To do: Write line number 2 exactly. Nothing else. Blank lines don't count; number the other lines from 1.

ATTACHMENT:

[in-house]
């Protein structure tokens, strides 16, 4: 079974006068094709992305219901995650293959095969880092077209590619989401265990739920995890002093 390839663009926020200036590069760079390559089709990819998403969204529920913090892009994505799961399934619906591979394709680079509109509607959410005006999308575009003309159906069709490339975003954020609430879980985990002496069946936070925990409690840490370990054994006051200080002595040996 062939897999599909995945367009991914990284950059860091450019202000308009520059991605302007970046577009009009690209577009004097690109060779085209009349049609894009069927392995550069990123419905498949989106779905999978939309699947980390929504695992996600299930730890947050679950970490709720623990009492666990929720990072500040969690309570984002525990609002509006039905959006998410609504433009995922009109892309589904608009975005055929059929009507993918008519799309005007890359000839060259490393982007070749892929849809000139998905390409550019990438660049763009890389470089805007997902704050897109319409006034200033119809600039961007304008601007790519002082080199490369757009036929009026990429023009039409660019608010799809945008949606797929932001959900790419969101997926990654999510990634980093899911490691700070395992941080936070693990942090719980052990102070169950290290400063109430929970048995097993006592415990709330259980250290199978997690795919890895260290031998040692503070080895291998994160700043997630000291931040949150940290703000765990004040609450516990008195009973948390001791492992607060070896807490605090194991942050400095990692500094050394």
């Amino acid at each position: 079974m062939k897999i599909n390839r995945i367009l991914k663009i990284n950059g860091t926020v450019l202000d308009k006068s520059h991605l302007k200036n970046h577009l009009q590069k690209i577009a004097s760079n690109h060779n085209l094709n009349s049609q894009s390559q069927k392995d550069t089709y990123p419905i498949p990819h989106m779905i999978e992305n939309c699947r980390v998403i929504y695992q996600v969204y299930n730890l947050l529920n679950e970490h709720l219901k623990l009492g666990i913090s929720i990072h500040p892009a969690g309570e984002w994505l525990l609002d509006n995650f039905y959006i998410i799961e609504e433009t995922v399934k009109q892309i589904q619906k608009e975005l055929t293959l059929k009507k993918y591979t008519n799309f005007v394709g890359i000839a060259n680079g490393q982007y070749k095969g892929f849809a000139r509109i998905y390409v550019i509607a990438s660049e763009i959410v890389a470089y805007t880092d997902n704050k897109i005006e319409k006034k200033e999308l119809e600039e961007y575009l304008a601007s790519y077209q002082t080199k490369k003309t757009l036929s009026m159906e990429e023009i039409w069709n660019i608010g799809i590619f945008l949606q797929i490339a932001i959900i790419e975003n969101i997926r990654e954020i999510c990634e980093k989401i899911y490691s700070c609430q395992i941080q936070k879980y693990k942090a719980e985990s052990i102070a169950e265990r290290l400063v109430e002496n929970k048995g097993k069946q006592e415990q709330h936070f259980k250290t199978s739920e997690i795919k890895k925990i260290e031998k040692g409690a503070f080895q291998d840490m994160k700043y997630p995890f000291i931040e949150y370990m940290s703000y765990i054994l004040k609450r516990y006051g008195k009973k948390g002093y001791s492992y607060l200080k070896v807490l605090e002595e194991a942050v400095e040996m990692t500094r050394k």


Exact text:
């Protein structure tokens, strides 16, 4: 079974006068094709992305219901995650293959095969880092077209590619989401265990739920995890002093 390839663009926020200036590069760079390559089709990819998403969204529920913090892009994505799961399934619906591979394709680079509109509607959410005006999308575009003309159906069709490339975003954020609430879980985990002496069946936070925990409690840490370990054994006051200080002595040996 062939897999599909995945367009991914990284950059860091450019202000308009520059991605302007970046577009009009690209577009004097690109060779085209009349049609894009069927392995550069990123419905498949989106779905999978939309699947980390929504695992996600299930730890947050679950970490709720623990009492666990929720990072500040969690309570984002525990609002509006039905959006998410609504433009995922009109892309589904608009975005055929059929009507993918008519799309005007890359000839060259490393982007070749892929849809000139998905390409550019990438660049763009890389470089805007997902704050897109319409006034200033119809600039961007304008601007790519002082080199490369757009036929009026990429023009039409660019608010799809945008949606797929932001959900790419969101997926990654999510990634980093899911490691700070395992941080936070693990942090719980052990102070169950290290400063109430929970048995097993006592415990709330259980250290199978997690795919890895260290031998040692503070080895291998994160700043997630000291931040949150940290703000765990004040609450516990008195009973948390001791492992607060070896807490605090194991942050400095990692500094050394």